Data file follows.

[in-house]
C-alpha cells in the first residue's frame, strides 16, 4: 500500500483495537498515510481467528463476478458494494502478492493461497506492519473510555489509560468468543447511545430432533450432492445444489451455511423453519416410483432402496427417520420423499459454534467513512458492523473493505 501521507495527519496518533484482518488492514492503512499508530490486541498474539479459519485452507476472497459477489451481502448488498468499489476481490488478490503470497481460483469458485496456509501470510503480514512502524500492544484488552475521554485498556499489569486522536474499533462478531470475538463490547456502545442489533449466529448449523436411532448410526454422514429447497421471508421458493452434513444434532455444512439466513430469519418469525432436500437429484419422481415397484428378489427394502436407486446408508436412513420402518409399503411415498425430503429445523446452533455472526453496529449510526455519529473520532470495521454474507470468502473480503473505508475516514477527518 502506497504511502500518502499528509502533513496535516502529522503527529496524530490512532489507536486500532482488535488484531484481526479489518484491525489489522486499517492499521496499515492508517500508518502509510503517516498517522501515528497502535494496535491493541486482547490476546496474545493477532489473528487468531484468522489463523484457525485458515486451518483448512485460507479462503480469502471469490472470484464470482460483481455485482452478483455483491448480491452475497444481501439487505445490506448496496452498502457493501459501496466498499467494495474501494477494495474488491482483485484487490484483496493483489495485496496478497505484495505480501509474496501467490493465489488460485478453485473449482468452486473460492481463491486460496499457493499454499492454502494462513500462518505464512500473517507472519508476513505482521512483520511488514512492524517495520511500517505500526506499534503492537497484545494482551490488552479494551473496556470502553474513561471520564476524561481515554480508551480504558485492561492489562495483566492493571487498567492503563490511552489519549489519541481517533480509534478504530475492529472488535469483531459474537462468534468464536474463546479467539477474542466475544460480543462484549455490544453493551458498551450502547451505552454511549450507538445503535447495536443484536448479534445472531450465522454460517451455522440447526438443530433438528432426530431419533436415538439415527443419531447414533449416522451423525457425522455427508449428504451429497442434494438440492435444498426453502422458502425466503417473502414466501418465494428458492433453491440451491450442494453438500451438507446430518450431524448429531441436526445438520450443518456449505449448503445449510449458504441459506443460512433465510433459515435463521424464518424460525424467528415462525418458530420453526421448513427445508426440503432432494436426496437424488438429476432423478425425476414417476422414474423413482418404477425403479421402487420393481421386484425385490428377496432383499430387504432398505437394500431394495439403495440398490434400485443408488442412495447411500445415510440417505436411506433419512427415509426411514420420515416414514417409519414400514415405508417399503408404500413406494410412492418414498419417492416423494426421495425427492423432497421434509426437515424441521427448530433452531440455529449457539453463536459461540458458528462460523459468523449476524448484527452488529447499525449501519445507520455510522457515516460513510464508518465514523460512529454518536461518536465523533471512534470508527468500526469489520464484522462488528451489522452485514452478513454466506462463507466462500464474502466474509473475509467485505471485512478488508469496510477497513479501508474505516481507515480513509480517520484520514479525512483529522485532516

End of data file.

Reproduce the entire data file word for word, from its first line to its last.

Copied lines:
[in-house]
C-alpha cells in the first residue's frame, strides 16, 4: 500500500483495537498515510481467528463476478458494494502478492493461497506492519473510555489509560468468543447511545430432533450432492445444489451455511423453519416410483432402496427417520420423499459454534467513512458492523473493505 501521507495527519496518533484482518488492514492503512499508530490486541498474539479459519485452507476472497459477489451481502448488498468499489476481490488478490503470497481460483469458485496456509501470510503480514512502524500492544484488552475521554485498556499489569486522536474499533462478531470475538463490547456502545442489533449466529448449523436411532448410526454422514429447497421471508421458493452434513444434532455444512439466513430469519418469525432436500437429484419422481415397484428378489427394502436407486446408508436412513420402518409399503411415498425430503429445523446452533455472526453496529449510526455519529473520532470495521454474507470468502473480503473505508475516514477527518 502506497504511502500518502499528509502533513496535516502529522503527529496524530490512532489507536486500532482488535488484531484481526479489518484491525489489522486499517492499521496499515492508517500508518502509510503517516498517522501515528497502535494496535491493541486482547490476546496474545493477532489473528487468531484468522489463523484457525485458515486451518483448512485460507479462503480469502471469490472470484464470482460483481455485482452478483455483491448480491452475497444481501439487505445490506448496496452498502457493501459501496466498499467494495474501494477494495474488491482483485484487490484483496493483489495485496496478497505484495505480501509474496501467490493465489488460485478453485473449482468452486473460492481463491486460496499457493499454499492454502494462513500462518505464512500473517507472519508476513505482521512483520511488514512492524517495520511500517505500526506499534503492537497484545494482551490488552479494551473496556470502553474513561471520564476524561481515554480508551480504558485492561492489562495483566492493571487498567492503563490511552489519549489519541481517533480509534478504530475492529472488535469483531459474537462468534468464536474463546479467539477474542466475544460480543462484549455490544453493551458498551450502547451505552454511549450507538445503535447495536443484536448479534445472531450465522454460517451455522440447526438443530433438528432426530431419533436415538439415527443419531447414533449416522451423525457425522455427508449428504451429497442434494438440492435444498426453502422458502425466503417473502414466501418465494428458492433453491440451491450442494453438500451438507446430518450431524448429531441436526445438520450443518456449505449448503445449510449458504441459506443460512433465510433459515435463521424464518424460525424467528415462525418458530420453526421448513427445508426440503432432494436426496437424488438429476432423478425425476414417476422414474423413482418404477425403479421402487420393481421386484425385490428377496432383499430387504432398505437394500431394495439403495440398490434400485443408488442412495447411500445415510440417505436411506433419512427415509426411514420420515416414514417409519414400514415405508417399503408404500413406494410412492418414498419417492416423494426421495425427492423432497421434509426437515424441521427448530433452531440455529449457539453463536459461540458458528462460523459468523449476524448484527452488529447499525449501519445507520455510522457515516460513510464508518465514523460512529454518536461518536465523533471512534470508527468500526469489520464484522462488528451489522452485514452478513454466506462463507466462500464474502466474509473475509467485505471485512478488508469496510477497513479501508474505516481507515480513509480517520484520514479525512483529522485532516